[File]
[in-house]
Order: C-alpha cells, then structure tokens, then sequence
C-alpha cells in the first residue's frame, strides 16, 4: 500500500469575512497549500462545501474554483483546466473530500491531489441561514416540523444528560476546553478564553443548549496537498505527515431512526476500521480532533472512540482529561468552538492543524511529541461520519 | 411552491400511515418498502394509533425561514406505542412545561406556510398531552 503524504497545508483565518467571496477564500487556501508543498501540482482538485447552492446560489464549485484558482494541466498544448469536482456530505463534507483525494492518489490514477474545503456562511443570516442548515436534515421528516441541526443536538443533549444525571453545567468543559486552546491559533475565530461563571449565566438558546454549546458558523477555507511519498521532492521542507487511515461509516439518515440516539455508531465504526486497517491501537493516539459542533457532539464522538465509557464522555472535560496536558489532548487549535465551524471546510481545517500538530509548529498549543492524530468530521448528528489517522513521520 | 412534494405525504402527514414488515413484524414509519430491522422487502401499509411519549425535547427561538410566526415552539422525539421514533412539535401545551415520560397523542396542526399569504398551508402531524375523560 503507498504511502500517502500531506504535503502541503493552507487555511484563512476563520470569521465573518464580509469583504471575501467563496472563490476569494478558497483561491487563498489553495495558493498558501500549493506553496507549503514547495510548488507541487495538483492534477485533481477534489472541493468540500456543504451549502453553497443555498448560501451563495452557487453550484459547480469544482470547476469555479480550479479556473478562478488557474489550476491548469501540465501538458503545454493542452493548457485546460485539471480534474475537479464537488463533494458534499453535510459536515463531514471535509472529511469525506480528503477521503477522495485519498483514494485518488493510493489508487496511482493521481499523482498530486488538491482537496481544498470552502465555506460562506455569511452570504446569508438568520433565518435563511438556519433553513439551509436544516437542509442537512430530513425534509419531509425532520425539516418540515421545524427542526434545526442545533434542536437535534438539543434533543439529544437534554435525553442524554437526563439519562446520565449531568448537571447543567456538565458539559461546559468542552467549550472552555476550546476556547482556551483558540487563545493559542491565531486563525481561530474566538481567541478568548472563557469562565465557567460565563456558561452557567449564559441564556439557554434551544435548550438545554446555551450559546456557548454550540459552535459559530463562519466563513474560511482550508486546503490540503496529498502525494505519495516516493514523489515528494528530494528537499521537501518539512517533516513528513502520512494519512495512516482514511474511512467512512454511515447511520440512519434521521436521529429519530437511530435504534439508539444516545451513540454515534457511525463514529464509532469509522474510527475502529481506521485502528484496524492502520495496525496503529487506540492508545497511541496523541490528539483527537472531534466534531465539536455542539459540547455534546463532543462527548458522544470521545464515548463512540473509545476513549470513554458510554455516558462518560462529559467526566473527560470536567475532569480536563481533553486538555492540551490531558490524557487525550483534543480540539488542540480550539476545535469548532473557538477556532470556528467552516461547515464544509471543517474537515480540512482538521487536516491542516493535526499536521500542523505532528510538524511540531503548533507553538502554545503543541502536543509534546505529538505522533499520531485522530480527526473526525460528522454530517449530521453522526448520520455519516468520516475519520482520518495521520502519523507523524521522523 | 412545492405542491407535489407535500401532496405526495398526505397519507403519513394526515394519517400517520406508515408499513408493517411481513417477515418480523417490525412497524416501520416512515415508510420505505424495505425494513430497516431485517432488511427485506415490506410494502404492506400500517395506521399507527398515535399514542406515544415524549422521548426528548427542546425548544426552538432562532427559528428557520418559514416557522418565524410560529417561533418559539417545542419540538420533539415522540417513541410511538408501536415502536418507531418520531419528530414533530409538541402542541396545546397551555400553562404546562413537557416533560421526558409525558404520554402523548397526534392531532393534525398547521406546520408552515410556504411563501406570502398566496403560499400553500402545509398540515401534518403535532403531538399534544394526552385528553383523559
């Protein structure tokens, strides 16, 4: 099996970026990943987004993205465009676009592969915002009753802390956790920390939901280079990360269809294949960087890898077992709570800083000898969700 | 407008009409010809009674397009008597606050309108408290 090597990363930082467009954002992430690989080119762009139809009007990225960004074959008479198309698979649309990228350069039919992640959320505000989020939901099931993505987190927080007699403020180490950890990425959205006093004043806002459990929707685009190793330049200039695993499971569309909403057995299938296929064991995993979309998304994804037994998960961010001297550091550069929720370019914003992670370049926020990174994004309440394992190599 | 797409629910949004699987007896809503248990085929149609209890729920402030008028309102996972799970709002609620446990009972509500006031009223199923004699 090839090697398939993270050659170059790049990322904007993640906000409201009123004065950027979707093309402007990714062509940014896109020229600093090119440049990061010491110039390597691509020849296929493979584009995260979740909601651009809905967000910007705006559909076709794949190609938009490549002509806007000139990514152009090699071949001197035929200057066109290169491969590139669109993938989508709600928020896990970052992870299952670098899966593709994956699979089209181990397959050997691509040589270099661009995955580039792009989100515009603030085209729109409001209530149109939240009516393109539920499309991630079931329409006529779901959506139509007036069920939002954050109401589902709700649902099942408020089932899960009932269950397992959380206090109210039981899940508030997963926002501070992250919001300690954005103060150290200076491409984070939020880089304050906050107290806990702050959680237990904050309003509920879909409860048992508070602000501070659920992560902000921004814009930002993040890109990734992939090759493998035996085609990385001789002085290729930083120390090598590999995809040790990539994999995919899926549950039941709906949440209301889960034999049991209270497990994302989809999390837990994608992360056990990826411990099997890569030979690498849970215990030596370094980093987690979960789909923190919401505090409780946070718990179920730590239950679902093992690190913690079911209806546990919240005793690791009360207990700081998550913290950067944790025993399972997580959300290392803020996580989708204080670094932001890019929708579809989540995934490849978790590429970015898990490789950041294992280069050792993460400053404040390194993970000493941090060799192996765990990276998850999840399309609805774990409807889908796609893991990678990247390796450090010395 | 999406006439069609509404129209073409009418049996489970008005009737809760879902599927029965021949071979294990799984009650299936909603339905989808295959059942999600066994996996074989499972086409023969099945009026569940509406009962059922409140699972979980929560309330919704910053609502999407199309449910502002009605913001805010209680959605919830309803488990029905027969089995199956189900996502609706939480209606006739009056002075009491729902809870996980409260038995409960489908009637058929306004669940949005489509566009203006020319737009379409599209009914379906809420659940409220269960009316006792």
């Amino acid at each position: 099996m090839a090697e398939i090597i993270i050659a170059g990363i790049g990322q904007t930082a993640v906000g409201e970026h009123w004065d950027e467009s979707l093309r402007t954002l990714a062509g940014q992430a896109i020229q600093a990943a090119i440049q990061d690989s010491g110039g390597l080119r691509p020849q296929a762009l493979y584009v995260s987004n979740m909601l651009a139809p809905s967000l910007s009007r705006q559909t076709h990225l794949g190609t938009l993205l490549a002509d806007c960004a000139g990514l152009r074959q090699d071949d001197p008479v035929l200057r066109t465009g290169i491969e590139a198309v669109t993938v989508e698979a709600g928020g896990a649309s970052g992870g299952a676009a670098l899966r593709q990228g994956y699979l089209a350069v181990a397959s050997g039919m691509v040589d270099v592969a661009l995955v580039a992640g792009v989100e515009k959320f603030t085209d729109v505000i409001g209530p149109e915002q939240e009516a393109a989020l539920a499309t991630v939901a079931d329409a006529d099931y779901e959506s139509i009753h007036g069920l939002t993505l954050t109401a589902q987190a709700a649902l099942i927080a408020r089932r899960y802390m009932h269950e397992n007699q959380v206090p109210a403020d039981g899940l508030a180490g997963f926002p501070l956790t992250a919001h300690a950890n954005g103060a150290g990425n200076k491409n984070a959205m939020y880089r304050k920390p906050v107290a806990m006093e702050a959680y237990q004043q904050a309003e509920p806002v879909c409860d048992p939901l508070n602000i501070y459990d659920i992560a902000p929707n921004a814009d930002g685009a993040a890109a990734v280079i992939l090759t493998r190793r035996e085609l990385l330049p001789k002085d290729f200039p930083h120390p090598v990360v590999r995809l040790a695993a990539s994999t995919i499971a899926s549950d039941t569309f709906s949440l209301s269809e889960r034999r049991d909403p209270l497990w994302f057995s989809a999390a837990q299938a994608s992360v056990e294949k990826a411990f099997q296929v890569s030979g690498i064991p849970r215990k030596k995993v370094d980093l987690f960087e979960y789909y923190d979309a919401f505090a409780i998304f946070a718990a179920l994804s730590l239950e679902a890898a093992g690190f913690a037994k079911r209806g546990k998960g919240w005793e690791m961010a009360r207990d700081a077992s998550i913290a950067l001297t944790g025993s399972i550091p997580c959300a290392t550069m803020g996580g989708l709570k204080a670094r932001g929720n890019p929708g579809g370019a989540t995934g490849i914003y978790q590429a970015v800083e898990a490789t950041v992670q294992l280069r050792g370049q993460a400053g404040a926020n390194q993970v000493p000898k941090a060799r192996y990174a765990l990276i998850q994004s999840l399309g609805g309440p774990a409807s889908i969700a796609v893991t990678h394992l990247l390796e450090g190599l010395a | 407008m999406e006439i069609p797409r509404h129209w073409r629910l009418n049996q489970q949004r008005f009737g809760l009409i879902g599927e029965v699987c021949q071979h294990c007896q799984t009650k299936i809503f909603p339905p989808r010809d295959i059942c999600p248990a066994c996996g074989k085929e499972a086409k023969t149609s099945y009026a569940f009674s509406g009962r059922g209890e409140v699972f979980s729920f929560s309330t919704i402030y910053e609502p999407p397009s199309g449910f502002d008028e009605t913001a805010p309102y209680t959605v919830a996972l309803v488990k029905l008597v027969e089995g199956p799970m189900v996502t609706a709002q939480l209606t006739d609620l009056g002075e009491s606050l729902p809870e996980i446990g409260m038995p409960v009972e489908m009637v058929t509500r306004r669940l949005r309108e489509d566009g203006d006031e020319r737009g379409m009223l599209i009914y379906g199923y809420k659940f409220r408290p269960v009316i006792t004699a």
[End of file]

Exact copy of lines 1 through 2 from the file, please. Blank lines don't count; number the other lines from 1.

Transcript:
[in-house]
Order: C-alpha cells, then structure tokens, then sequence